Saporin suicide gene therapy

Natasa Zarovni, Riccardo Vago, Maria Serena Fabbrini

Research output: Chapter in Book/Report/Conference proceedingChapter


New genes useful in suicide gene therapy are those encoding toxins such as plant ribosome-inactivating proteins (RIPs), which can irreversibly block protein synthesis, triggering apoptotic cell death. Plasmids expressing a cytosolic saporin (SAP) gene from common soapwort (Saponaria officinalis) are generated by placing the region encoding the mature plant toxin under the control of strong viral promoters and may be placed under tumor-specific promoters. The ability of the resulting constructs to inhibit protein synthesis is tested in cultured tumor cells co-transfected with a luciferase reporter gene. SAP expression driven by the cytomegalovirus (CMV) promoter (pCI-SAP) demonstrates that only 10 ng of plasmid DNA per 1.6 × 10 4 B16 melanoma cells drastically reduces luciferase reporter activity to 18% of that in control cells (1). Direct intratumoral injections are performed in an aggressive melanoma model. B16 melanoma-bearing mice injected with pCI-SAP complexed with lipofectamine or N-(2,3-dioleoyloxy-1-propyl) trimethylammonium methyl sulfate (DOTAP) show a noteworthy attenuation in tumor growth, and this effect is significantly augmented by repeated administrations of the DNA complexes. Here, we describe in detail this cost-effective and safe suicide gene approach.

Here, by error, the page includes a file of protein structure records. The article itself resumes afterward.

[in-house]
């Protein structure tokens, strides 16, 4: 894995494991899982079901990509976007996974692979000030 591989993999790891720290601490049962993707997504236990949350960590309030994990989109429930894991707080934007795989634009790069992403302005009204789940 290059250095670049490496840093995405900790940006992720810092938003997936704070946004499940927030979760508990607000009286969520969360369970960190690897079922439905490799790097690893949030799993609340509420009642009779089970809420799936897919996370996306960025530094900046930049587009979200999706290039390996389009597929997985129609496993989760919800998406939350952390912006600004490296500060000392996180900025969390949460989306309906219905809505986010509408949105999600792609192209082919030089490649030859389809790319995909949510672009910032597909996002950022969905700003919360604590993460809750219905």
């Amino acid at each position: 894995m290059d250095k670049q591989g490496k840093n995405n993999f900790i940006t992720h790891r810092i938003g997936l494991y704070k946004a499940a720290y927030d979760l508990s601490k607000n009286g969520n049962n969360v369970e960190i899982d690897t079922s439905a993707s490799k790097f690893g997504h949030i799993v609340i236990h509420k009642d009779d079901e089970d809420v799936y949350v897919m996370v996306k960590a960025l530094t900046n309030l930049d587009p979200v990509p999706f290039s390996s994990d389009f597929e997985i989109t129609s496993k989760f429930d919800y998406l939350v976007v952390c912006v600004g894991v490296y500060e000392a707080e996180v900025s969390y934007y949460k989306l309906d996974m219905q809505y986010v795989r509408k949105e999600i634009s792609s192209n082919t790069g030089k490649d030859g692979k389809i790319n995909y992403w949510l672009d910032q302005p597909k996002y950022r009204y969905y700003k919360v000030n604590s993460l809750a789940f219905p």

Original languageEnglish
Title of host publicationMethods in Molecular Biology
Number of pages23
Publication statusPublished - 2009

Publication series

NameMethods in Molecular Biology
ISSN (Print)10643745


  • melanoma
  • nonviral vectors
  • polyethylenimine (PEI)
  • ribosome- inactivating proteins
  • ricin
  • saporin
  • suicide gene therapy

ASJC Scopus subject areas

  • Molecular Biology
  • Genetics


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